Yes you are right, adaptations due to natural selection in humans have greatly decreased. But that does not mean evolution has stopped. What has been fueling evolution in humans today, in my opinion, is culture.

Adaptations arise in response to change in environment. But we do not live in our natural habitat anymore. We have made our own environment in the form of culture.

An example that I read somewhere, talks about modern lifestyle in cities. It says that human males may be quickly evolving to increase their sperm efficiency. Sperms are increasing their motility in order to win the race to reach the egg first. This might result from cities creating more sexual partners and thus increasing competition among males. I agree that this falls more under sexual selection but cultural influences can be clearly seen.

Another interesting example; Usually genes which act after reaching the age of sexual maturity are not subjected to selection. In fact one widely prevalent theory about senescence is that it results from the accumulation of harmful mutations in organisms due to them not being naturally selected against. But this is challenged in the case of the "Grandmother Effect". The children of the Hazda Tribe in Tanzania are also taken care at their homes by their grandmothers, thus receiving extra care and support. This may increase their chances of survival enough to pass on their grandmother's genes for longevity.

http://www.nytimes.com/specials/women/warchive/970916_2115.html
 
  • #10
Ryan_m_b
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Yes you are right, adaptations due to natural selection in humans have greatly decreased. But that does not mean evolution has stopped. What has been fueling evolution in humans today, in my opinion, is culture.

Adaptations arise in response to change in environment. But we do not live in our natural habitat anymore. We have made our own environment in the form of culture.

An example that I read somewhere, talks about modern lifestyle in cities. It says that human males may be quickly evolving to increase their sperm efficiency. Sperms are increasing their motility in order to win the race to reach the egg first. This might result from cities creating more sexual partners and thus increasing competition among males. I agree that this falls more under sexual selection but cultural influences can be clearly seen.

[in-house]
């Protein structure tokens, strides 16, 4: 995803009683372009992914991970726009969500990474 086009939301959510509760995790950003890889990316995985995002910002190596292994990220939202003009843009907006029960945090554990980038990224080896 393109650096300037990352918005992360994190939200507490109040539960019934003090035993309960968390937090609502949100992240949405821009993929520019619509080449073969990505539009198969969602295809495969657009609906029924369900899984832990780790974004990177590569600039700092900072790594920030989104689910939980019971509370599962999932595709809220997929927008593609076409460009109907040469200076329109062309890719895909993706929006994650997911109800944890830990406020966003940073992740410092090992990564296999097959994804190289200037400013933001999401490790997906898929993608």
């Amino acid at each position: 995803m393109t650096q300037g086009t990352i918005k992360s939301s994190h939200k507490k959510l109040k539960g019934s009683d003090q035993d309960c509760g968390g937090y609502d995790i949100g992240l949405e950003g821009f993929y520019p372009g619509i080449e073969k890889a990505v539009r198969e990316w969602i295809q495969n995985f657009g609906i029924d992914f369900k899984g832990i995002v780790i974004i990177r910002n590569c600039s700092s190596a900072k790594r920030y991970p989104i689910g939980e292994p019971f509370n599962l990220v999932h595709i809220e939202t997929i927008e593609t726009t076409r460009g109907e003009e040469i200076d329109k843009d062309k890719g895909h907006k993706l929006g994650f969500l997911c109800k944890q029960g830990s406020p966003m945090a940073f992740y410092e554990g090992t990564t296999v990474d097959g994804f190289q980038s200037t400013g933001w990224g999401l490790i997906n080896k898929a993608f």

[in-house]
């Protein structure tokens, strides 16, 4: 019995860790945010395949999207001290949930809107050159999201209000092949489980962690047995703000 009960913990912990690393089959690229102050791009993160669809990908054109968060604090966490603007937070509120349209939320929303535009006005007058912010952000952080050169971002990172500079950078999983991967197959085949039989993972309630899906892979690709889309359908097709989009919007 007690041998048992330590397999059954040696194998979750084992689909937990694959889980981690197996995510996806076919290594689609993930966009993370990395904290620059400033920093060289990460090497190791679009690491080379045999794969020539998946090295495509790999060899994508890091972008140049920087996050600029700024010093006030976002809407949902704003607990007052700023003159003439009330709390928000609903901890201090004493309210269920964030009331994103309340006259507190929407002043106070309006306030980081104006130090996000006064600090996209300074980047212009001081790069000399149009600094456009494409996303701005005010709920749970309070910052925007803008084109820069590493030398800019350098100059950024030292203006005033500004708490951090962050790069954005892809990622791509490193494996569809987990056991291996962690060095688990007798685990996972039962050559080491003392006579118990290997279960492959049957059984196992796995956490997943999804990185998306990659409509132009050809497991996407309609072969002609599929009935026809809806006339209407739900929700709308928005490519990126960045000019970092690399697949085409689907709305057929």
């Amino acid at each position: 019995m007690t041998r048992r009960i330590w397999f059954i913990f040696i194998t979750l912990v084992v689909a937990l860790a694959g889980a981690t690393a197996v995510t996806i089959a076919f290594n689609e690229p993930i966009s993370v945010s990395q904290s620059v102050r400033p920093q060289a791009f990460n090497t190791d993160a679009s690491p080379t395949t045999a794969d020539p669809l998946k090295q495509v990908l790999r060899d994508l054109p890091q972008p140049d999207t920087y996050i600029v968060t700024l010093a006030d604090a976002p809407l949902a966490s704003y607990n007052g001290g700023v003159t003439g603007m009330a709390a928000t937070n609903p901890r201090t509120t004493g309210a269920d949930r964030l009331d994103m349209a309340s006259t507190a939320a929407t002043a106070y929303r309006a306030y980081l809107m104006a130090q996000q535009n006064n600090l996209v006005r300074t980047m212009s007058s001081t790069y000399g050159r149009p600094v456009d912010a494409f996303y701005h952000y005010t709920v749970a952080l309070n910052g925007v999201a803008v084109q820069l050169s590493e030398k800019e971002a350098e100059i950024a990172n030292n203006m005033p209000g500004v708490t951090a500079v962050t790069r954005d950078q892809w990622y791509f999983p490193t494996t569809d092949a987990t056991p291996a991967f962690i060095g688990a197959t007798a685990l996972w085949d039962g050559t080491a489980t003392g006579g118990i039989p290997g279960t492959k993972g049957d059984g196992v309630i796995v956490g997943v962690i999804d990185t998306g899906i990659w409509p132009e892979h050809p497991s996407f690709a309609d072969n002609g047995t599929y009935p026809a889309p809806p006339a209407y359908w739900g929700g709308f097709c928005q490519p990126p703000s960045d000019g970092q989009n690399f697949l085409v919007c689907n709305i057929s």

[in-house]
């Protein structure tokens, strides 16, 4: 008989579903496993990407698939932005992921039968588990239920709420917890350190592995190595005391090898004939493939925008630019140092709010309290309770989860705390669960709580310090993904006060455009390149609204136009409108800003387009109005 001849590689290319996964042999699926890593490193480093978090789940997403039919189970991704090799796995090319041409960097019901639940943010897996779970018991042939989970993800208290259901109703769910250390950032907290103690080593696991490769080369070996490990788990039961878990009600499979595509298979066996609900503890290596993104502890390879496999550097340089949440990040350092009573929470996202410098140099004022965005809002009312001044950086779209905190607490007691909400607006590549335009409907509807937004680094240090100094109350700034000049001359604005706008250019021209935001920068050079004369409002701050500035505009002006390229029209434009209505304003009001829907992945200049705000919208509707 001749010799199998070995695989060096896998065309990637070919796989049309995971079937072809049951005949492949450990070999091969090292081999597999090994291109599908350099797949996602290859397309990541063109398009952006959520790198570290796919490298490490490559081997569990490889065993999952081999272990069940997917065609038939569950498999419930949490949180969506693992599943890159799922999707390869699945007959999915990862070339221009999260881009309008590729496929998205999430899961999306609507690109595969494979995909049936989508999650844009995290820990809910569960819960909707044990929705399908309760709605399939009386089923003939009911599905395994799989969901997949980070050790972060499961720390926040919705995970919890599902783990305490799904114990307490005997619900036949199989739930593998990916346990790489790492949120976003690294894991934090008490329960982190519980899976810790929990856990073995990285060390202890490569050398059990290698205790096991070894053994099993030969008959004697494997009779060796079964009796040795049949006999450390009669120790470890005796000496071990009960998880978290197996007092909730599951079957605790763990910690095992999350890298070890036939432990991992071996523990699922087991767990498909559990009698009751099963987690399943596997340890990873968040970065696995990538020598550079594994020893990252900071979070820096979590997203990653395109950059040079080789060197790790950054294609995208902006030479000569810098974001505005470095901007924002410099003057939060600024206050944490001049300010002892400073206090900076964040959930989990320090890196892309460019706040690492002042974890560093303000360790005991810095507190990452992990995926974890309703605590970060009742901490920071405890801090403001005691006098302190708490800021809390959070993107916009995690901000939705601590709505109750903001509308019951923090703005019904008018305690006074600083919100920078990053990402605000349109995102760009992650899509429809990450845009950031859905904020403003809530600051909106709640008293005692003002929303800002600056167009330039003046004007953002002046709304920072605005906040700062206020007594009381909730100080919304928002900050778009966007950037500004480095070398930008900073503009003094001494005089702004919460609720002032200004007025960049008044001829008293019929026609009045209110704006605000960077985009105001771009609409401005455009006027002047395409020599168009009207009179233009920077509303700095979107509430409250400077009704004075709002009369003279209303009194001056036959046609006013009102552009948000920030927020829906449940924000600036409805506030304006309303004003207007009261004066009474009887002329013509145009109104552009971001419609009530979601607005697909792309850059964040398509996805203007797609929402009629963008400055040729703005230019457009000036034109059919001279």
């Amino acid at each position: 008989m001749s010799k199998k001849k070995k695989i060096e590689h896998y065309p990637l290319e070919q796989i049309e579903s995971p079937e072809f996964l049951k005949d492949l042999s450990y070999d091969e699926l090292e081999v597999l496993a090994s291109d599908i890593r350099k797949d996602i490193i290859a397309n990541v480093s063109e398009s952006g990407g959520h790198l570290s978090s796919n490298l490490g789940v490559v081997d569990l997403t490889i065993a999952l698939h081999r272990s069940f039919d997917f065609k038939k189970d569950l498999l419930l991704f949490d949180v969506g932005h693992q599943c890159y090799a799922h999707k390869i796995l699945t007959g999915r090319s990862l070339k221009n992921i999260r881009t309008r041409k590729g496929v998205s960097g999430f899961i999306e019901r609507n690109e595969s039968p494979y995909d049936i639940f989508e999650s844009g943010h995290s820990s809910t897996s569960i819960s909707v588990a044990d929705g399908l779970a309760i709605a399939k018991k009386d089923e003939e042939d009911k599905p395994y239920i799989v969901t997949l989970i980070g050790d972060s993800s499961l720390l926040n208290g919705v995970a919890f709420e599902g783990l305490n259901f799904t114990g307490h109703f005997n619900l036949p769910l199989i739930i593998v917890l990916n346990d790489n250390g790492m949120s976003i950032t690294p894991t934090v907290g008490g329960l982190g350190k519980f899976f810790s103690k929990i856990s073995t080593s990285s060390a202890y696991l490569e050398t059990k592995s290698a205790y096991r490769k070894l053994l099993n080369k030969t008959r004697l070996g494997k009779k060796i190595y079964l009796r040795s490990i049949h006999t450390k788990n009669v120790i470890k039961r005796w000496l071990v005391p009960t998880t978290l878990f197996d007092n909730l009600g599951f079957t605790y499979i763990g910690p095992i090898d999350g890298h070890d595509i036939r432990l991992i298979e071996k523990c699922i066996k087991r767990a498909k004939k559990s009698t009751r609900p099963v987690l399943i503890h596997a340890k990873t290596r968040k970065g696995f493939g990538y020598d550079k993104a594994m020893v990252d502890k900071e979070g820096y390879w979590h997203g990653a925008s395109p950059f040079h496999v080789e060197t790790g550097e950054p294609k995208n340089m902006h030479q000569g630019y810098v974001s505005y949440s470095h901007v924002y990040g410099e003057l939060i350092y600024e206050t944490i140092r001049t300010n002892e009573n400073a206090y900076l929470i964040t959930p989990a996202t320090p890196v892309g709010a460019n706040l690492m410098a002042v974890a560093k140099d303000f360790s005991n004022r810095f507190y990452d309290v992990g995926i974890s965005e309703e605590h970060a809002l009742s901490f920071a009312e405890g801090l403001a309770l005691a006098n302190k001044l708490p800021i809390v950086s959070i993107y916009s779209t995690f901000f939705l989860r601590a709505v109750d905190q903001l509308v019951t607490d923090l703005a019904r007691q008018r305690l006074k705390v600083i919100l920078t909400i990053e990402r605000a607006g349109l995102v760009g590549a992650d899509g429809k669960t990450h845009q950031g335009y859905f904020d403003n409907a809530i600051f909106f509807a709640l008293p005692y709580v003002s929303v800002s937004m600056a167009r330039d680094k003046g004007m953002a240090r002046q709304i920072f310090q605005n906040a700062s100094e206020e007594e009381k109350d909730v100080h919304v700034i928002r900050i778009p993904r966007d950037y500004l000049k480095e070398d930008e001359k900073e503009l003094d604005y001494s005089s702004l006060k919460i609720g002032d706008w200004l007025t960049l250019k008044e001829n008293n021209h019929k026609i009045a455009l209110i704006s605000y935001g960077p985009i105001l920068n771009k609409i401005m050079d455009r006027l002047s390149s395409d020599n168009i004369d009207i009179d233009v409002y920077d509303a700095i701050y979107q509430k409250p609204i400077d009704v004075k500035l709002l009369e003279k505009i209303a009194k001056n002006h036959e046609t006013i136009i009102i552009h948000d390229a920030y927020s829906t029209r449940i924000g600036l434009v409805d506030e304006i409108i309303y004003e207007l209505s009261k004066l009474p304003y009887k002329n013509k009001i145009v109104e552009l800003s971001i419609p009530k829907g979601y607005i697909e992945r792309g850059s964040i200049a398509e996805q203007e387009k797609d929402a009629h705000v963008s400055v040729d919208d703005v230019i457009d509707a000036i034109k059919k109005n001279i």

Another interesting example; Usually genes which act after reaching the age of sexual maturity are not subjected to selection. In fact one widely prevalent theory about senescence is that it results from the accumulation of harmful mutations in organisms due to them not being naturally selected against. But this is challenged in the case of the "Grandmother Effect". The children of the Hazda Tribe in Tanzania are also taken care at their homes by their grandmothers, thus receiving extra care and support. This may increase their chances of survival enough to pass on their grandmother's genes for longevity.

http://www.nytimes.com/specials/women/warchive/970916_2115.html
Some years ago I read an interesting article that had taken a group of drosophila and after a certain amount of time separated the oldest from the rest and allowed them to breed. Over generations and generations the flies lived 2-3 times longer. With the increasing average age of parents in developed countries perhaps we will see a trend towards longevity over the centuries